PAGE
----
Screened by a thicket of self-seeded Robinia, Alder and Golden Elm trees, Bobadil House (1841-1843), the late Georgian residence and art gallery of Michael Reid and Nellie Dawes, has all the sense of mystery and intrigue of a secret garden.

The sprawling gardens around the gallery act as an extension of the space, used for exhibition openings, our annual Easter Egg Hunt as well as the presentation of outdoor sculpture and local community events.

Travellers on the New England Highway at Murrurundi, in the Upper Hunter Valley of New South Wales, may catch glimpses of the two-storey house if the leaves have fallen. Built as a Cobb and Co stage post in the 1840’s, the White Swan Inn, it was converted to a private home for landholder John Sevil, his wife and 11 children in the early 1900’s. The house and 4.5 hectare garden remains in the Sevil family. Its current custodian Nellie Dawes is John Sevil’s great-great-grand-daughter.

A decade ago, during a two-year total garden over-haul, heavy machinery was used to remove 80 truckloads of privet and blackberry bushes, revealing remnants of brick-edged garden beds, and the sandstone ruins of a convict cell block. The Agapanthus, Iris, Rosemary, Hydrangea and Hibiscus that were dormant in the garden for decades… were coaxed to grow and flower once again… when the sun warmed the soil.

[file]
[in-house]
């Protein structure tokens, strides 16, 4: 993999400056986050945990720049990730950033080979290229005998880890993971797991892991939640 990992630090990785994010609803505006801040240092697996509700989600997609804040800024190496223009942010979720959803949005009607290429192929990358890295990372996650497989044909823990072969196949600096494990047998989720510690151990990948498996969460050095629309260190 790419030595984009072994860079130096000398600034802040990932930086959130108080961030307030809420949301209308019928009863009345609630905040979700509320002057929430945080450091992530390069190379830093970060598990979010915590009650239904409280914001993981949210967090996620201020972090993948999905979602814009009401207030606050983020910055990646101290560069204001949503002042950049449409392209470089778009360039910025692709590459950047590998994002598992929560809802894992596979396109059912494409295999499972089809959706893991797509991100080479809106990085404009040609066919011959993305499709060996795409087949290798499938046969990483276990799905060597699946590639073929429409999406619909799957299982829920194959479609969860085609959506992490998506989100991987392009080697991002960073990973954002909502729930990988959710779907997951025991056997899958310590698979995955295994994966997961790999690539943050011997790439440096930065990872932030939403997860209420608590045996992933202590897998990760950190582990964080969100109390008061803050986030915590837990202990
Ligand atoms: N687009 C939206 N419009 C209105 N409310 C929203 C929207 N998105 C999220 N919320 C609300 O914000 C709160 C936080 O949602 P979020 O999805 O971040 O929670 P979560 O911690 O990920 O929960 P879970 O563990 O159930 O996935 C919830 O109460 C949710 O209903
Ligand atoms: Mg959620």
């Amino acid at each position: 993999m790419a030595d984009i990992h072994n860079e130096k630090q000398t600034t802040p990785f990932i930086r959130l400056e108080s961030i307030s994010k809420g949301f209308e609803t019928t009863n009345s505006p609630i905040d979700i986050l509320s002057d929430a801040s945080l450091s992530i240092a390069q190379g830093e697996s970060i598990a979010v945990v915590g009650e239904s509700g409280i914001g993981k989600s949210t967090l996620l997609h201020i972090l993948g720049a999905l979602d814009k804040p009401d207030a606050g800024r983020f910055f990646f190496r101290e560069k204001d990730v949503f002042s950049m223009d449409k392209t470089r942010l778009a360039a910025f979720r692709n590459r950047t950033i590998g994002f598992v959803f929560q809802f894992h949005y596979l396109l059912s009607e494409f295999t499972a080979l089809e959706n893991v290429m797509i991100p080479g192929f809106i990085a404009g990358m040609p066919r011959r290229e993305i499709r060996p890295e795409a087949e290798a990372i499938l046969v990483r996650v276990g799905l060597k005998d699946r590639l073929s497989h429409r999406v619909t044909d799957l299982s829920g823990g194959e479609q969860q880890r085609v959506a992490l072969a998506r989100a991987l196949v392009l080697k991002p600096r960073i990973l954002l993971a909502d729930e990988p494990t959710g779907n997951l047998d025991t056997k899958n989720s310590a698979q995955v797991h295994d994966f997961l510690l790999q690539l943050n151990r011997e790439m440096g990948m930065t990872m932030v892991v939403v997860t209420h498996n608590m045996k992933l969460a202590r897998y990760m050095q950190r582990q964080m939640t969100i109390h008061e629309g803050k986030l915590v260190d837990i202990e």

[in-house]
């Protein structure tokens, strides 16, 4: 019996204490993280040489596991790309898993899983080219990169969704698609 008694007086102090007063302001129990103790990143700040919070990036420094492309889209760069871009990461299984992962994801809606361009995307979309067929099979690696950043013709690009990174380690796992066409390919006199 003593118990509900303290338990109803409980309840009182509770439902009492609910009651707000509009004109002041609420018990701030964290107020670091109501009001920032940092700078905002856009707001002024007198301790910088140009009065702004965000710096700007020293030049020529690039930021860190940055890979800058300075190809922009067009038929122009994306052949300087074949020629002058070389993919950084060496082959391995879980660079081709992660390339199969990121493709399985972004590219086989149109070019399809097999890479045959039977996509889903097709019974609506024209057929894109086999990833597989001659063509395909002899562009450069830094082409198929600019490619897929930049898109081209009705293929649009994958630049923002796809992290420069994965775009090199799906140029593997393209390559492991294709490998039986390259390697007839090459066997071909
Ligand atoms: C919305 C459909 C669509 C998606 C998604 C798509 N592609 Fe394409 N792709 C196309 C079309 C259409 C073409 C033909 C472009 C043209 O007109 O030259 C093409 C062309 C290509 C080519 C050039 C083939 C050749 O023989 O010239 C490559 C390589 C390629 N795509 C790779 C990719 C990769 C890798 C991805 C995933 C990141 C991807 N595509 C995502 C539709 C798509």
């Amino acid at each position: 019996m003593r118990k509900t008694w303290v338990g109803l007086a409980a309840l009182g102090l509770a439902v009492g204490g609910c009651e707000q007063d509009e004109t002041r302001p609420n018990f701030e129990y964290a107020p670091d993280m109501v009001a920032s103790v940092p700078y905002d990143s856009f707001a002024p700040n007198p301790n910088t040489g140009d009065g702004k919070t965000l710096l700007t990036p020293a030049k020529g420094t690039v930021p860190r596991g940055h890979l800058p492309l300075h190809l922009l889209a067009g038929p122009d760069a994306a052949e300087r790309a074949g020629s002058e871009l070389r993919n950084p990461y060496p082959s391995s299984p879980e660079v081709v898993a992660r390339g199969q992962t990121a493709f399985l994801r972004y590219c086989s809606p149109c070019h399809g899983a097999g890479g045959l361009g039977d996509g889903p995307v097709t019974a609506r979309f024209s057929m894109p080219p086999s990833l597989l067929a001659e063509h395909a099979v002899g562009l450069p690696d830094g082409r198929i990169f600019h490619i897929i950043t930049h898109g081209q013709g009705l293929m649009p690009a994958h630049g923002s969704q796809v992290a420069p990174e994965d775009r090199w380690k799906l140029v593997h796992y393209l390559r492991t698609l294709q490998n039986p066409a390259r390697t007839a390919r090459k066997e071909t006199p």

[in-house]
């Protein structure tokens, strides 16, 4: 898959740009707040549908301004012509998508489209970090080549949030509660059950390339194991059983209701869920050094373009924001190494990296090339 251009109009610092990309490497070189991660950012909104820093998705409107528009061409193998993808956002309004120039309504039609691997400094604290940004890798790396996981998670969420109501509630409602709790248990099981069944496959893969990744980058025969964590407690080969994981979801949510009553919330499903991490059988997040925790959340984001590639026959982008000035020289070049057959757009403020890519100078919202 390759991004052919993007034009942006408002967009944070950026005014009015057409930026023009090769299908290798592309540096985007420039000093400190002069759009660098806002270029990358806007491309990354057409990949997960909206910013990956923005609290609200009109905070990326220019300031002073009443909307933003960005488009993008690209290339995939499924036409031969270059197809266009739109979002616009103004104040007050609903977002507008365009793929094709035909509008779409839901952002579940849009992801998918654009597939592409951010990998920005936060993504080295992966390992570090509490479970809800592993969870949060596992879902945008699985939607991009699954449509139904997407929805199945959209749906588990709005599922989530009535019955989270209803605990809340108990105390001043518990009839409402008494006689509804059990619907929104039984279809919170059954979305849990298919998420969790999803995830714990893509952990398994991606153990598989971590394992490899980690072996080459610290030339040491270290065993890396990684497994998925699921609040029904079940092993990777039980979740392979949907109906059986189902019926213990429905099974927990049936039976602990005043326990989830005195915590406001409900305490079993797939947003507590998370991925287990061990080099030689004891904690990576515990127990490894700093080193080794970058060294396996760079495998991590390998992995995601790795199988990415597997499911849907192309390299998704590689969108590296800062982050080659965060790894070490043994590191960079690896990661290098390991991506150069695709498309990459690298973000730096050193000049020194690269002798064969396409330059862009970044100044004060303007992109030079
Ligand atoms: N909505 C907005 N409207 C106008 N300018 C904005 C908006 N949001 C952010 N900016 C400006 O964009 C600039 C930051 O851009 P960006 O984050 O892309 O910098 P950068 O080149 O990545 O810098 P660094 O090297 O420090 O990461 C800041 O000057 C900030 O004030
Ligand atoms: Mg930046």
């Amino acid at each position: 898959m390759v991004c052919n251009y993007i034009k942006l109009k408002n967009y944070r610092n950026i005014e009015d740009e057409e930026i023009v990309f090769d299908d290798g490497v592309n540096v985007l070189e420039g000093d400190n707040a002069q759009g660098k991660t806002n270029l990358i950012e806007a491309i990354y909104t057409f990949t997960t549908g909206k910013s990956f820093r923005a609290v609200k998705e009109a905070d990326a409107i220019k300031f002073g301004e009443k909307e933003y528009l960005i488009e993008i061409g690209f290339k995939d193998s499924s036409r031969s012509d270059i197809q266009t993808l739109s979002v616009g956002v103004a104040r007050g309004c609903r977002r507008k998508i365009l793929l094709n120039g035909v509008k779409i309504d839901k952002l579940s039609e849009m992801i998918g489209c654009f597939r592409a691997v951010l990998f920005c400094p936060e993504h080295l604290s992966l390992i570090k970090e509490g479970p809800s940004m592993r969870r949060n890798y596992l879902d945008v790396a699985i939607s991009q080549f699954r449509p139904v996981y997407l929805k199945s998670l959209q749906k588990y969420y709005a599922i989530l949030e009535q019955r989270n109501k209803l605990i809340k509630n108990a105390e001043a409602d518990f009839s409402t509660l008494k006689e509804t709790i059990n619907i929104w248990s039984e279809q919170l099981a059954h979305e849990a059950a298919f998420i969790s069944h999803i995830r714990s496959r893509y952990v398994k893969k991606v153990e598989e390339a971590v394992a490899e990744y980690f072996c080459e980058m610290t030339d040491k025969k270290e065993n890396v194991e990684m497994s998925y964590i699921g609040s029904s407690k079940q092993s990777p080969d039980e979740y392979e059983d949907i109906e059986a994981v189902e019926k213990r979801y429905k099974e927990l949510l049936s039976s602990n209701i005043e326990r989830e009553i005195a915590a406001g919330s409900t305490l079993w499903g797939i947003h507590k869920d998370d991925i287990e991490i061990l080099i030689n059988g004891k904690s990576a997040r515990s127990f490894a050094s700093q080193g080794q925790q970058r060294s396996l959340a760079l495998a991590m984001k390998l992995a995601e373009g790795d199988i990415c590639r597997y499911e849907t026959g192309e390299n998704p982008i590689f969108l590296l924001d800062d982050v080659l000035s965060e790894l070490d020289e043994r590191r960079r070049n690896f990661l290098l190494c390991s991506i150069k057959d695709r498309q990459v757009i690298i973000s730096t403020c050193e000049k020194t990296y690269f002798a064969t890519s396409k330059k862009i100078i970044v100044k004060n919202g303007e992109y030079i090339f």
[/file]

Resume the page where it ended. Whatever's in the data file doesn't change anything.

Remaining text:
Early in the history of their custodianship, Michael was influenced by meeting cultural historian Dr James Broadbent, who gave him permission to adopt a relaxed approach to the garden. “James believes that we over-fuss and over-manicure our gardens, while the gardens around many old houses were actual practical, useful spaces, providing food,” Michael says. “The gardens were low key because the owners didn’t have today’s technology nor the desire to over finesse.” Consistent with this philosophy Michael and Nellie have divided the garden into useful spaces, creating privacy around the house with towering hedges, and lines of London Plane Trees. Closer to the gallery is a forest, under planted with masses of “what grows”; Acanthus, Periwinkle, Hellebores, Iris, Hollyhocks, Violets and Japanese windflowers.

“The acanthus started with a clump of two plants by the house,” Nellie says.

“After they’ve flowered the dried flower heads and seeds are mown back into the soil and they self seed and spread the following season.” Gravel crunches underfoot as Michael follows a path meandering past textured tree trunks, his favourite acid green Golden Elm foliage, and the enormous girth of a river red gum anchoring the garden in place.

Michael and Nellie saw potential in the partially remaining convict barracks to establish an art gallery, as an incubator for emerging artists and to complement their galleries in Sydney and Berlin. The garden as an extension of the gallery, is used for exhibition openings, the presentation of sculpture, education days, and their annual December Berlin Beach Club – a knees up – held on three consecutive Fridays leading up to Christmas.

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